Czech embassy offices in Kiev and Lviv, Ukraine, will continue operating, according to the Czech Foreign Ministry. A crisis meeting of Foreign Ministry staff was held this morning led by Deputy Minister of Foreign Affairs and head of the Ukraine working group Martin Dvořák. The meeting also discussed the possible provision of humanitarian aid to Ukraine in the event of a Russian invasion. Family members of Czech embassy staff in Kiev have already left the country, but more than 20 employees will remain, and another 30 at the consulate general in Lviv, in Western Ukraine.

10:50 CSA will not interrupt flights from Prague to Kyiv

Czech Airlines (CSA) will not interrupt the operation of its airline from Prague to Kyiv. The carrier wants to further monitor the security situation in Ukraine and will react if it worsens. According to information from Prague Airport, the carrier canceled scheduled flights for Feb. 18, 21, and 23 over the weekend. Even without these connections, however, CSA continues to offer tickets in its system for a total of six flights from the Czech Republic to Ukraine during this week, and flights scheduled for the end of February are also on sale. There have been warnings in the worldwide media in recent days that Ukraine is in danger of actually being cut off from air traffic due to fears of a Russian invasion. 

Foreign Affairs Czech Foreign Minister Lipavský isolating with Covid

As tensions on the international stage soar over Ukraine, Czech Foreign Minister Jan Lipavský has reported a positive Covid test, forcing him to work from home over the coming days. If Lipavský cannot conduct necessary negotiations online, he will have to be replaced by his deputies.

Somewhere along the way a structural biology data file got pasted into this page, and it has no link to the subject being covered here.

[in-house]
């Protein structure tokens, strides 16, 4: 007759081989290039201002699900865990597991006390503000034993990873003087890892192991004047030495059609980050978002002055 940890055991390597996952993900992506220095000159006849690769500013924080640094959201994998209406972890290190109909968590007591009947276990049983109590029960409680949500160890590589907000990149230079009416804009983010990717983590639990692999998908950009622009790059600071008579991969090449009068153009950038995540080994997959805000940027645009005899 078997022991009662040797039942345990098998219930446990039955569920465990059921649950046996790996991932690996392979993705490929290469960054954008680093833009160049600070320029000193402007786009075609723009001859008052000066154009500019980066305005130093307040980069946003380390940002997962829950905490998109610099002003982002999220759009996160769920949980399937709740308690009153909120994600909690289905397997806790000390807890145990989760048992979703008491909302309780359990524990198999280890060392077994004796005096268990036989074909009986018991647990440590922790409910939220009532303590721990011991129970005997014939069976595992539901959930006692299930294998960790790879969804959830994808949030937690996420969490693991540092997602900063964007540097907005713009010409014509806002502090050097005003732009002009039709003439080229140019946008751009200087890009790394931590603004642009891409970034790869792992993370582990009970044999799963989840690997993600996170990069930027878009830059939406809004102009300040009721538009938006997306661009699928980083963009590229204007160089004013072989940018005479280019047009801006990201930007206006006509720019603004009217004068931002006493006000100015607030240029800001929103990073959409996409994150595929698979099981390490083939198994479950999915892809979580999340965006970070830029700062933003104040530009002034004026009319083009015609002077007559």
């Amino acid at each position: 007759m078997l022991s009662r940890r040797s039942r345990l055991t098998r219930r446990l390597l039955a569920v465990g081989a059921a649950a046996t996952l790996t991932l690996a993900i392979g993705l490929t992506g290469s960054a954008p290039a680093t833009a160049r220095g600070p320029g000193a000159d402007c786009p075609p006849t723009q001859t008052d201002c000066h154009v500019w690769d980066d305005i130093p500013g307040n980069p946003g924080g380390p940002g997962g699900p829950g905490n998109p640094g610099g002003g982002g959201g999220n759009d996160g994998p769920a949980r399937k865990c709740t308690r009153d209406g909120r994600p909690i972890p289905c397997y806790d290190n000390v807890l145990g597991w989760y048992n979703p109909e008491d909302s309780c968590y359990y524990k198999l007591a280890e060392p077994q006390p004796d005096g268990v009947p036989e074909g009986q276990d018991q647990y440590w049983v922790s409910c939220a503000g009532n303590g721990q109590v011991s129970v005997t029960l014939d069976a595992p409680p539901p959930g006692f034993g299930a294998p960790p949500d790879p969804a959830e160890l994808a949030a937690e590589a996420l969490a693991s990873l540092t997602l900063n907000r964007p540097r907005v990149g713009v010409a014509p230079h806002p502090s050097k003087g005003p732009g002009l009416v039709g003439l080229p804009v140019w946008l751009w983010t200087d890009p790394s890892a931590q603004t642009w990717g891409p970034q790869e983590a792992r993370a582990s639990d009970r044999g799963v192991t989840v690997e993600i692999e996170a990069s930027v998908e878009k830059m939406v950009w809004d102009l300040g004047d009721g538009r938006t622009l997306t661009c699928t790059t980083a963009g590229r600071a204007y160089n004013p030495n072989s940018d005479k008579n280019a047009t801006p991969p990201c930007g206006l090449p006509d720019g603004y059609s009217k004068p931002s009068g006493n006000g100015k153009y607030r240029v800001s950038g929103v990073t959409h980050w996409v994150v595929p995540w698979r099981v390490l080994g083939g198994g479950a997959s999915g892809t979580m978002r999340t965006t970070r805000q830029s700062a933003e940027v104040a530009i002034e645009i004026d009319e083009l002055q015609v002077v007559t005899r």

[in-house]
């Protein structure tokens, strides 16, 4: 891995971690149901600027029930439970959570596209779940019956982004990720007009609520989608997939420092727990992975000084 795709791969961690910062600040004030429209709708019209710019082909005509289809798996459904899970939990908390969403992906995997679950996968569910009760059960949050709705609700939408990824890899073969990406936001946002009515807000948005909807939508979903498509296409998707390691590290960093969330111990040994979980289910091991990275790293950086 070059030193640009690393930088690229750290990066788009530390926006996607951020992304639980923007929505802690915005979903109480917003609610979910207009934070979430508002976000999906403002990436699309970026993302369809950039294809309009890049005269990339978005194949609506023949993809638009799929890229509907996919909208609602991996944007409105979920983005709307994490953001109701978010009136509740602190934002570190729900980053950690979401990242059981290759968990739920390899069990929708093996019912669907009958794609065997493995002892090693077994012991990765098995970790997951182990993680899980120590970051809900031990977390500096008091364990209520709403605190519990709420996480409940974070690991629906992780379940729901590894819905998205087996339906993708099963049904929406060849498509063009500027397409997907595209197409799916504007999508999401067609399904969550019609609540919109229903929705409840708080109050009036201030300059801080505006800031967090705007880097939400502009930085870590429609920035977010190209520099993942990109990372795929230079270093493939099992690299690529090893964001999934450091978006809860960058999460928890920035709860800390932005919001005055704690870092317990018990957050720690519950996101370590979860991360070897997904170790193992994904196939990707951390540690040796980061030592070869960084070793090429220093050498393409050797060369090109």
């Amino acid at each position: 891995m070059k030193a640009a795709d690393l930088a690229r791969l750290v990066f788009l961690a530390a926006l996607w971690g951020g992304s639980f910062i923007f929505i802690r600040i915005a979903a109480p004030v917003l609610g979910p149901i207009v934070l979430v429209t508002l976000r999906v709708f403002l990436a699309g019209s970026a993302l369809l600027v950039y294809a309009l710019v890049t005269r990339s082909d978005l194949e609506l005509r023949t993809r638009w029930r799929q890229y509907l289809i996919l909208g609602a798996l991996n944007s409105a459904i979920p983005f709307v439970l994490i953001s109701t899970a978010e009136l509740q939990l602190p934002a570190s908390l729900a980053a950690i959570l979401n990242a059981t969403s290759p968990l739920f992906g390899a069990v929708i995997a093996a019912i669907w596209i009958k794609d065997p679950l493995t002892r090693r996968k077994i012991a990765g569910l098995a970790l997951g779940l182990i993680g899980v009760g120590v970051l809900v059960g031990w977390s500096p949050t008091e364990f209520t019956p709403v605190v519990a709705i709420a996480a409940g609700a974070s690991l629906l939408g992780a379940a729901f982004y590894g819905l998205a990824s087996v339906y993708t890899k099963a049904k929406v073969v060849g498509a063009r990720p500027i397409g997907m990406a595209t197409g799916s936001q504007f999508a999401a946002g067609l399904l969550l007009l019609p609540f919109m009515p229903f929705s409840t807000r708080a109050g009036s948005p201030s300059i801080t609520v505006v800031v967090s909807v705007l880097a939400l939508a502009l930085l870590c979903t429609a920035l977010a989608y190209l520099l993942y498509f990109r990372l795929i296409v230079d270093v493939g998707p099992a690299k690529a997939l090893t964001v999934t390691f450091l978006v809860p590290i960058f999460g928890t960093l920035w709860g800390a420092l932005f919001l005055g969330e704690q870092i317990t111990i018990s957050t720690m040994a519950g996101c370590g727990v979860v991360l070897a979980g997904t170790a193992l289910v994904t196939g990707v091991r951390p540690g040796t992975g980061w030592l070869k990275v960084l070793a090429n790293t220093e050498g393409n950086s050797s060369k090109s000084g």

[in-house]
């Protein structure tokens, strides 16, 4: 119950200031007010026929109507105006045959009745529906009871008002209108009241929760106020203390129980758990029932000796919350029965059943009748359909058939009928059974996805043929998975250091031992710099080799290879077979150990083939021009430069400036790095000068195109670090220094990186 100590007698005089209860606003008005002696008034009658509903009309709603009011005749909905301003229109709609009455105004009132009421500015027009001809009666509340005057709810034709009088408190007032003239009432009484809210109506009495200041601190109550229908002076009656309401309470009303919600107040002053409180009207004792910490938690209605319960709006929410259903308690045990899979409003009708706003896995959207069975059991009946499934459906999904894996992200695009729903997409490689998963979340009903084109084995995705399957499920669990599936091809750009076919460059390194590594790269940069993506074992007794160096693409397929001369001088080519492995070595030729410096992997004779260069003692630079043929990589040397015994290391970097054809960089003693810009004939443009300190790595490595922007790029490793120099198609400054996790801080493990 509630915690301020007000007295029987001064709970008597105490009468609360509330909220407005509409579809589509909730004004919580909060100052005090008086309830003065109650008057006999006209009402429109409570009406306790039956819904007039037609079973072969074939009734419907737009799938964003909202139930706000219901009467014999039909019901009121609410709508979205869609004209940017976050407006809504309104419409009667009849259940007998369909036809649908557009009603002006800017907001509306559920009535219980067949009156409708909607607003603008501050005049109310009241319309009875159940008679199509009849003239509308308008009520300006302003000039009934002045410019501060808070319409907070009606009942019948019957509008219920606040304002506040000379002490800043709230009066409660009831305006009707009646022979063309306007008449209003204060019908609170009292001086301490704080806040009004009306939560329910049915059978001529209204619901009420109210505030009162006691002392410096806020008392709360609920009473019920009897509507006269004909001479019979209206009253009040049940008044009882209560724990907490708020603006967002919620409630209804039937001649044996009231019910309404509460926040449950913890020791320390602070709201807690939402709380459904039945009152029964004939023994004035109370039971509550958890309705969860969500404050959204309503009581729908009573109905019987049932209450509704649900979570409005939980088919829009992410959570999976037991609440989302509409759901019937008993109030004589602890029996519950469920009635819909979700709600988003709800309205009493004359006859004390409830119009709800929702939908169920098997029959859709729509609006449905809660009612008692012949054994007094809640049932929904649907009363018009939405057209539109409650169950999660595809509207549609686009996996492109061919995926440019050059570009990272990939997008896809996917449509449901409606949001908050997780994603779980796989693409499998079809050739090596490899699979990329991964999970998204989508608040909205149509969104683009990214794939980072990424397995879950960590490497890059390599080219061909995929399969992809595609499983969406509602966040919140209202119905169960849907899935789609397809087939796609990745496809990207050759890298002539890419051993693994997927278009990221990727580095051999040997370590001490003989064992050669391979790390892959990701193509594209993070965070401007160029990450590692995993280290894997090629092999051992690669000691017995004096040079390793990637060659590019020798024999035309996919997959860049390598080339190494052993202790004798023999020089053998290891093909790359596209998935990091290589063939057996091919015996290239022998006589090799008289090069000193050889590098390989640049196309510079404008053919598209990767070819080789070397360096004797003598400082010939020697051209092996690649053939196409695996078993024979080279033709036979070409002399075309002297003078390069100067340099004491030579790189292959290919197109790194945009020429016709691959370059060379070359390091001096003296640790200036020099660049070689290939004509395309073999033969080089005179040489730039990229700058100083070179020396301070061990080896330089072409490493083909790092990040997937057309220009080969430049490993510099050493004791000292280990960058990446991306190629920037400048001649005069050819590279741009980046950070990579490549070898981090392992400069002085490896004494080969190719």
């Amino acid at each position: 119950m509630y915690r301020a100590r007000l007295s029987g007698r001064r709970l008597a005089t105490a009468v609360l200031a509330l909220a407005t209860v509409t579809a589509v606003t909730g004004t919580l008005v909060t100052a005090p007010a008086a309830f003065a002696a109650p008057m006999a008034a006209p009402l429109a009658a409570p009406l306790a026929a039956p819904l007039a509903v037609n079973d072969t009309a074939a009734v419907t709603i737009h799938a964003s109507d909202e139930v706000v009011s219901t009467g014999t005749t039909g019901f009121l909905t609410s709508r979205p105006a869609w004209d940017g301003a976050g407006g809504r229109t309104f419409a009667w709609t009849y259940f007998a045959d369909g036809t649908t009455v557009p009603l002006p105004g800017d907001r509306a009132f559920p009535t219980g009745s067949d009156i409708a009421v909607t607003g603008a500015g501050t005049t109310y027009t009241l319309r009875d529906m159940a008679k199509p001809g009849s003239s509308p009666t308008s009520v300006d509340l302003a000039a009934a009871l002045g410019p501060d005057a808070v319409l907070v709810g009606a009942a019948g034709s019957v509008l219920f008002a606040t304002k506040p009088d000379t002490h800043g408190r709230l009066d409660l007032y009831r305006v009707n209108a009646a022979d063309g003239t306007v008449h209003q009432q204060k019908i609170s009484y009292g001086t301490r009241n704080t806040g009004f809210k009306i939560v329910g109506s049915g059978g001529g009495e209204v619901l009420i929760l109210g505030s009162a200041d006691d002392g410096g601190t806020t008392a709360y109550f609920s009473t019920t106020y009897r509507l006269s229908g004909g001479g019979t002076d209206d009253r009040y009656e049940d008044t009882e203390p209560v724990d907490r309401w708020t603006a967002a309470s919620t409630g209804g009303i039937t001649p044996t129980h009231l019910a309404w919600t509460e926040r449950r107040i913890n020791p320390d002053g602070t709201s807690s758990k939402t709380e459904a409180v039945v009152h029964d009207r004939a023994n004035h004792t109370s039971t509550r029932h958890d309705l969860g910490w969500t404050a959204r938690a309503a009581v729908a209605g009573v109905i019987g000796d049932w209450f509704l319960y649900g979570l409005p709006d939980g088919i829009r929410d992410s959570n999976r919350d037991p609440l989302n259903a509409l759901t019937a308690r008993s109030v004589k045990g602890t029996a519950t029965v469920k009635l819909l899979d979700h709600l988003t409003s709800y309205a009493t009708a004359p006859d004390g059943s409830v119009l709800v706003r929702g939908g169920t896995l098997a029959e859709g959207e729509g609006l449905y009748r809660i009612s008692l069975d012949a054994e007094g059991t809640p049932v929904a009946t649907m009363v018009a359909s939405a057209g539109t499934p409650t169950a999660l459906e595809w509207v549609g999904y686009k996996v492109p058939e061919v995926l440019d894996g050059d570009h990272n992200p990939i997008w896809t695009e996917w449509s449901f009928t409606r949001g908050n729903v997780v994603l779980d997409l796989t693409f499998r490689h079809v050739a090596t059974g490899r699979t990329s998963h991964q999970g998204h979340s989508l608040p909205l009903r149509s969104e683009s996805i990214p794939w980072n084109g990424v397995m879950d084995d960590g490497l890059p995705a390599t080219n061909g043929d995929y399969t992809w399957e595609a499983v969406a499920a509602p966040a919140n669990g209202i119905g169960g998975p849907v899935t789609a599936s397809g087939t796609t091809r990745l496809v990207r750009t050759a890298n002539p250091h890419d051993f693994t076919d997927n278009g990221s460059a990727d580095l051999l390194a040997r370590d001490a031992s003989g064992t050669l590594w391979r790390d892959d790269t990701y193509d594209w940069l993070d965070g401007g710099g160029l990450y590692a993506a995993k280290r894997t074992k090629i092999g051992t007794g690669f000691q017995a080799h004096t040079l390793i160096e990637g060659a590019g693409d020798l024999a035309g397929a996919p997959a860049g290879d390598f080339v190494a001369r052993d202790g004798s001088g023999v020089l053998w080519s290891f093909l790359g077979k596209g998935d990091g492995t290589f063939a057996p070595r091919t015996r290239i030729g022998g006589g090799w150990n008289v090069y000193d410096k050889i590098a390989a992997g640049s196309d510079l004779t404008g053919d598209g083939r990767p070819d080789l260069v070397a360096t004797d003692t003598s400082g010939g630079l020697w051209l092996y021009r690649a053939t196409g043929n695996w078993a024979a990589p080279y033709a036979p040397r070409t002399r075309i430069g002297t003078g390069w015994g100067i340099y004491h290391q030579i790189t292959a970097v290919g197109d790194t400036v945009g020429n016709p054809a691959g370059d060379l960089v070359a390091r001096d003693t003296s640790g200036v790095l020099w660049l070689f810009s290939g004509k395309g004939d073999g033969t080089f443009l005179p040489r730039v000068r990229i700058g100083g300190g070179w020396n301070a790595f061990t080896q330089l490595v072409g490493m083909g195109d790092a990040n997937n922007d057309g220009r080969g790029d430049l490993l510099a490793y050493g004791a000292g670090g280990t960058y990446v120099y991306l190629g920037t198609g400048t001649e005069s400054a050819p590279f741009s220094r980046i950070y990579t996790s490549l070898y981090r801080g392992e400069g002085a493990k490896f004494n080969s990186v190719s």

The crisis at the Ukrainian-Russian border is the remit of a Foreign Ministry working group led by Martin Dvořák. According to media reports, Lipavský tested positive for Covid on Friday. Over the weekend, the Foreign Ministry issued repeated warnings about travel to Ukraine, and advised Czechs already in the country to leave.

Inflation New inflation data for January published

The Czech Statistical Office has published inflation data for January. As analysts expected, inflation leapt to 9.9 percent, compared to 6.6 percent in December. The sharp increase is the result of an increase in energy prices and the resumption of VAT payments for energy last month, as well as the usual adjustment of consumer goods prices with the start of the new year.

The last time annual inflation in the Czech Republic was above 10 percent was in July 1998. Some economists feared double-digit figures could be seen this month too, as a result of last month’s specific combination of inflationary pressures.